Theme Week Washington, D.C.

Wednesday, 27 November 2013 - 01:00 pm (CET/MEZ) Berlin | Author/Destination:
Category/Kategorie: General, Bon voyage, Theme Weeks
Reading Time:  4 minutes

Lincoln Memorial by night © flickr.com - CrashingWaves/cc-by-2.0

Lincoln Memorial by night © flickr.com – CrashingWaves/cc-by-2.0

Washington, D.C., formally the District of Columbia and commonly referred to as Washington, “the District”, or simply D.C., is the capital of the United States. The signing of the Residence Act on July 16, 1790, approved the creation of a capital district located along the Potomac River on the country’s East Coast. As permitted by the U.S. Constitution, the District is under the exclusive jurisdiction of the United States Congress and is therefore not a part of any U.S. state. The states of Maryland and Virginia each donated land to form the federal district, which included the preexisting settlements of Georgetown and Alexandria; however, Congress returned the Virginia portion in 1846. Named in honor of George Washington, the City of Washington was founded in 1791 to serve as the new national capital. Congress created a single municipal government for the whole District of Columbia after the American Civil War.

Washington, D.C., had an estimated population of 632,323 in 2012, the 24th most populous place in the United States. Commuters from the surrounding Maryland and Virginia suburbs raise the city’s population to more than one million during the workweek. The Washington Metropolitan Area, of which the District is a part, has a population of 5.7 million, the seventh-largest metropolitan area in the country. The centers of all three branches of the federal government of the United States are in the District, including the Congress, President, and Supreme Court. Washington is home to many national monuments and museums, which are primarily situated on or around the National Mall. The city hosts 176 foreign embassies as well as the headquarters of many international organizations, trade unions, non-profit organizations, lobbying groups, and professional associations.

United States Capitol © Kevin McCoy/cc-by-sa-2.0 Aerial view showing the Library of Congress Thomas Jefferson Building, with East Capitol Street on the left and the James Madison Building on the right © flickr.com - Library of Congress Aerial view of Capitol Hill and the National Mall © Architect of the Capitol's Office Frederick Douglass National Historic Site © Library of Congress - Prints & Photographs Division, DC, WAS, 166-12 Healy Hall at Georgetown University © Gtownsfs/cc-by-sa-3.0 The White House © flickr.com - Alex Proimos/cc-by-2.0 Washington National Cathedral © Mario Roberto Duran Ortiz/Camila Santos Ferreira/cc-by-3.0 Lincoln Memorial by night © flickr.com - CrashingWaves/cc-by-2.0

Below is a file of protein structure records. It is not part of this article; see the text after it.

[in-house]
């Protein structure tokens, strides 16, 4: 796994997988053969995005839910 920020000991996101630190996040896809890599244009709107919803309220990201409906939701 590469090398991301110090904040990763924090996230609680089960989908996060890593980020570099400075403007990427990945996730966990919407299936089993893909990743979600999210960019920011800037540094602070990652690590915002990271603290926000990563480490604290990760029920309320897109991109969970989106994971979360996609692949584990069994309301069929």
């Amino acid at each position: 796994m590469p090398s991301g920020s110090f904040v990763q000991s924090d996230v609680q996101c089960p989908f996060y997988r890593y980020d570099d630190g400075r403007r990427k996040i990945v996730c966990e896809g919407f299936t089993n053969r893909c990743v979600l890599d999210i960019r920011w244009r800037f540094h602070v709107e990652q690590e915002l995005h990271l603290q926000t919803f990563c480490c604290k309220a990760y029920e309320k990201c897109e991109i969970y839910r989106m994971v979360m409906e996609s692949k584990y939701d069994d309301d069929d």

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Aerial view showing the Library of Congress Thomas Jefferson Building, with East Capitol Street on the left and the James Madison Building on the right © flickr.com - Library of Congress
The architecture of Washington varies greatly. Six of the top 10 buildings in the American Institute of Architects‘ 2007 ranking of “America’s Favorite Architecture” are in the District of Columbia: the White House; the Washington National Cathedral; the Thomas Jefferson Memorial; the United States Capitol; the Lincoln Memorial; and the Vietnam Veterans Memorial. The neoclassical, Georgian, gothic, and modern architectural styles are all reflected among those six structures and many other prominent edifices in Washington. Notable exceptions include buildings constructed in the French Second Empire style such as the Eisenhower Executive Office Building.

Outside downtown Washington, architectural styles are even more varied. Historic buildings are designed primarily in the Queen Anne, Châteauesque, Richardsonian Romanesque, Georgian revival, Beaux-Arts, and a variety of Victorian styles. Rowhouses are especially prominent in areas developed after the Civil War and typically follow Federalist and late Victorian designs. Georgetown’s Old Stone House was built in 1765, making it the oldest-standing original building in the city. Founded in 1789, Georgetown University features a mix of Romanesque and Gothic Revival architecture. The Ronald Reagan Building is the largest building in the District with a total area of approximately 3.1 million square feet (288,000 m2).

Read more on District of Columbia, Washington, D.C. Travel Website, LonelyPlanet.com – Washington, D.C., Wikitravel Washington, D.C., Wikivoyage Washington, D.C. and Wikipedia Washington, D.C. (Smart Traveler App by U.S. Department of State - Weather report by weather.com - Global Passport Power Rank - Travel Risk Map - Democracy Index - GDP according to IMF, UN, and World Bank - Global Competitiveness Report - Corruption Perceptions Index - Press Freedom Index - World Justice Project - Rule of Law Index - UN Human Development Index - Global Peace Index - Travel & Tourism Competitiveness Index). Photos by Wikimedia Commons. If you have a suggestion, critique, review or comment to this blog entry, we are looking forward to receive your e-mail at comment@wingsch.net. Please name the headline of the blog post to which your e-mail refers to in the subject line.




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